Content warning: This story contains depictions of sexual misconduct.
USA Fencing is still dealing with the fallout after allowing Alen Hadzic to take part in the Tokyo Olympics. A number of fencing executives have resigned following a disastrous August meeting to address sexual misconduct allegations in the sport, according to Bradford William Davis of Business Insider.
The meeting, which was called by USA Fencing president Peter Burchard, was meant to focus on Hadzic. The Olympian was allowed to take part in the Tokyo games despite sexual misconduct allegations. That decision drew criticism from other fencers, including Hadzic's own teammates, who protested his inclusion on the team by wearing pink masks before an event.
Burchard reportedly viewed the meeting as an opportunity to address the Hadzic situation, but the rest of the board did not agree. Seven of the nine board members voted against the meeting. It still proceeded, and parents and athletes criticized the board for its handling of Hadzic and other allegations of sexual misconduct and assault around the sport.
USA Fencing executive director Kris Ekeren responded to a concerned parent, who alleged their daughter was touched inappropriately by a coach, by blaming parents for not reading emails sent by SafeSport. Ekeren also reportedly said she wasn't "going to engage in this gotcha game" when talking about those allegations.
A month after that meeting, Ekeren, along with communications director Nicole Jomantas and general counsel Jim Neale have all resigned.
USA Fencing reportedly knew about Alen Hadzic allegations for years
Ekeren, who will continue to serve in her role until November, reportedly knew about the Hadzic allegations in 2013. That year, Hadzic — who was still in college —was accused of sexual assault by a student and fencer at Columbia University. A Title IX investigation determined Hadzic was "responsible." When the accuser's attorney reached out to Ekeren about Hadzic's participation in fencing events, Ekeren said she could not intervene.
Other fencers, like 2012 bronze medalist Courtney Hurley, knew of Hadzic's reputation, and were mystified when Hadzic was allowed to continue taking part in events.
"At every World Cup we were like, 'How was he allowed to be here?'" Hurley said. She told Insider that she and her sister, four-time Olympian Kelly Hurley, did their best to stay clear of Hadzic years before the misconduct allegations went public. "If we knew," Hurley reasoned, "then that means everyone knows."
Ereken was also accused of mishandling other instances of misconduct, including a referee who claimed a coach grabbed the ref by her rear end and a fencer who said a coach invited the fencer to sit on the coach's lap.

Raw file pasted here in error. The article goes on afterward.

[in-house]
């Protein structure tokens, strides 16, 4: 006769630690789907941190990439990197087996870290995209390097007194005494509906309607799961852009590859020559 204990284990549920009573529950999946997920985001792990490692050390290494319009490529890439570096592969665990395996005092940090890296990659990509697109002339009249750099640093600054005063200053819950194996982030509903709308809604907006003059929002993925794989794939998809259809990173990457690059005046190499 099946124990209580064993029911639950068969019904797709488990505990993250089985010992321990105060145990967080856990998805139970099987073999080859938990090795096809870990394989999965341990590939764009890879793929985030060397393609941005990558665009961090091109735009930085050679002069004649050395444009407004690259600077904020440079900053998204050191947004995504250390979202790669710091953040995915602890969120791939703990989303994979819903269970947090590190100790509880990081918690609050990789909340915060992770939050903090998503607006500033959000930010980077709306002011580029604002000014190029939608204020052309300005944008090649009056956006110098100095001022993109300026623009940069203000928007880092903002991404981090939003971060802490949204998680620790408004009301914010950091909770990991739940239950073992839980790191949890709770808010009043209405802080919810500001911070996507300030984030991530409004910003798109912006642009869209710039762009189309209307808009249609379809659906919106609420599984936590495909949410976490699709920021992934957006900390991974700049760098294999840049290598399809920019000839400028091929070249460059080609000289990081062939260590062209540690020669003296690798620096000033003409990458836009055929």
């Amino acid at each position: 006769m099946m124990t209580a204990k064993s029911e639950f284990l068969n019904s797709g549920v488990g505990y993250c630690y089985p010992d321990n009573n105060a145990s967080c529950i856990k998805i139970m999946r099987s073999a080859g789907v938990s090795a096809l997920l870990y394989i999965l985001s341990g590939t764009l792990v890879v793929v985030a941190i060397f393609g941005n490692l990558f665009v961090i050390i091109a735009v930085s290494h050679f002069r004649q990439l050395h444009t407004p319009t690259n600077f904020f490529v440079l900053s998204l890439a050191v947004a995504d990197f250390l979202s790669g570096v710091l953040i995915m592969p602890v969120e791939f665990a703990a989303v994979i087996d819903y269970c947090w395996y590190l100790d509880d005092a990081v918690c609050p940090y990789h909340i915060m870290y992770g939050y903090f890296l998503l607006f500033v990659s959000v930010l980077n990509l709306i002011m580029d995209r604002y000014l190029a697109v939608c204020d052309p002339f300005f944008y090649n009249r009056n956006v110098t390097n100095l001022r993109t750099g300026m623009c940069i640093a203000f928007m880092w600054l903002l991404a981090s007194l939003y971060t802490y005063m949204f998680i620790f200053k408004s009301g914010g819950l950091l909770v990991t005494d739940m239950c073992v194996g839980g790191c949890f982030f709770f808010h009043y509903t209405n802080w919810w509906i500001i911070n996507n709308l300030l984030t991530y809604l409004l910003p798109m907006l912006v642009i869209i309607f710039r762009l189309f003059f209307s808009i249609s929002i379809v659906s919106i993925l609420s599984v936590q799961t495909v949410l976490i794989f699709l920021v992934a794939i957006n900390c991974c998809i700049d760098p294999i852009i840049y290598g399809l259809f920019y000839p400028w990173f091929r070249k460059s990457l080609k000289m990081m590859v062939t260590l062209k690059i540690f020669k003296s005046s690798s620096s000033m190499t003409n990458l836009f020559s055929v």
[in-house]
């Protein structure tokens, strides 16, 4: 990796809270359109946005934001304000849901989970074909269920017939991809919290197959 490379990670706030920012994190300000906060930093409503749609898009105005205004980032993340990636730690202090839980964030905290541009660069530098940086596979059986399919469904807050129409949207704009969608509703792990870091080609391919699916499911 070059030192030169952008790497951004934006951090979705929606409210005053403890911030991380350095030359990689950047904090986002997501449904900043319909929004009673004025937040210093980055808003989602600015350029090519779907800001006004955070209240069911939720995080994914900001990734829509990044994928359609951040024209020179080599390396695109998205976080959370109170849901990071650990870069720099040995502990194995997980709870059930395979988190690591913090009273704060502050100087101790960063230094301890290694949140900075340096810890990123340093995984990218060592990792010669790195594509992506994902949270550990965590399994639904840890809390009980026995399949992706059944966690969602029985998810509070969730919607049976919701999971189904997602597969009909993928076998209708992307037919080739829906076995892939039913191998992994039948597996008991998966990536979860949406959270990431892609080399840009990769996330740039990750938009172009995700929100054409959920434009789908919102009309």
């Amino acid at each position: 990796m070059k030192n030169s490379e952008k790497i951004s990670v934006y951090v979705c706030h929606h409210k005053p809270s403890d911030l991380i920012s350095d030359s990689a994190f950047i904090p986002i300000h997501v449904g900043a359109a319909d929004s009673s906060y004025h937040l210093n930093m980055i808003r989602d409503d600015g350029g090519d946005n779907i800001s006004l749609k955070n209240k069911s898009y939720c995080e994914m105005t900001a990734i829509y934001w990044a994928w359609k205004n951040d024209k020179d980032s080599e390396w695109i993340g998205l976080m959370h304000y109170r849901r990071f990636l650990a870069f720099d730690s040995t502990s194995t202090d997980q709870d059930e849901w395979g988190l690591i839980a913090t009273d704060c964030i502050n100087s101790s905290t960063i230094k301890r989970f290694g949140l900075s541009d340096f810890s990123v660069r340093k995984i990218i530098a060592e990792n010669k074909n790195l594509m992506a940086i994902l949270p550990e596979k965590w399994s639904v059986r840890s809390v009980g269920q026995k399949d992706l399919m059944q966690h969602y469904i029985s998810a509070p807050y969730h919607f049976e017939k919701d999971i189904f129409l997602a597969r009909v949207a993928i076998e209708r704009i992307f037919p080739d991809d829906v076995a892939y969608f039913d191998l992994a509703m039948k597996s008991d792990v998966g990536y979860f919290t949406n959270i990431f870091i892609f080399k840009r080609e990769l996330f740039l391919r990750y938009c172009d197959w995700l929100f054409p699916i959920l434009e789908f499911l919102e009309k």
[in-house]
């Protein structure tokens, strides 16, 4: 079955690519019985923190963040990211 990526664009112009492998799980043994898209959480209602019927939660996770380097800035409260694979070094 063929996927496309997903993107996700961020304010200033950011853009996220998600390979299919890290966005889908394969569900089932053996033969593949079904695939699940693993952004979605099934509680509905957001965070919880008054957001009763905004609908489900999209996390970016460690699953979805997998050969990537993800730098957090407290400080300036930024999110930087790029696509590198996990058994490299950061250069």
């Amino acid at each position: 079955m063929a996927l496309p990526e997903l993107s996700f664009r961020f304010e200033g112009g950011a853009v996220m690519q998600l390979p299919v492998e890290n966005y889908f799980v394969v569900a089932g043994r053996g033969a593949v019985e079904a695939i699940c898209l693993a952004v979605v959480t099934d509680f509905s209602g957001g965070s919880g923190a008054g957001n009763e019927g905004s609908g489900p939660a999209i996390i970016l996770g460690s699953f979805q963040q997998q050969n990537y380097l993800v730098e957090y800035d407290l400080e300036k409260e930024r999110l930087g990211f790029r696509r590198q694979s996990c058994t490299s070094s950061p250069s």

Alen Hadzic furious over allegations
Hadzic, who has denied all allegations, said he believes he's being targeted due to his success in the sport. Hadzic was suspended by SafeSport in June, but his suspension was lifted after an appeal. Hadzic reportedly said he had a "s*** ton of evidence that showed that these girls were trying to make a story."
Hadzic was reportedly furious over restrictions at the Tokyo games. Hadzic was not allowed to stay at Olympic Village due to the allegations. Hadzic appealed, but was denied. That reportedly angered Hadzic.
He also confronted teammates who wore pink masks in protest of Hadzic being an alternate on the team. Hadzic reportedly said those teammates "will be sorry" and "will all pay" for believing the allegations were true.
Jim Neale reportedly told witness to stop cooperating
Neale — who said he resigned to prepare for a new job — is accused of telling a witness to stop cooperating with the SafeSport investigation into Hadzic.
The investigation focused on Hadzic disappearing for two days following a 2019 event. The witness was reportedly a friend of Hadzic, and became concerned about the questions being asked by SafeSport. That witness asked Neale what to do, and was reportedly advised to stop cooperating, three sources told Business Insider.
Neale denied giving that advice.
Two weeks after the August meeting, USA Fencing held another meeting in which members told Burchard the organization was "being proactive" regarding sexual misconduct and assault allegations. Hurley doesn't believe meaningful changes will happen, comparing USA Fencing's response to how USA Gymnastics handled the Larry Nassar situation.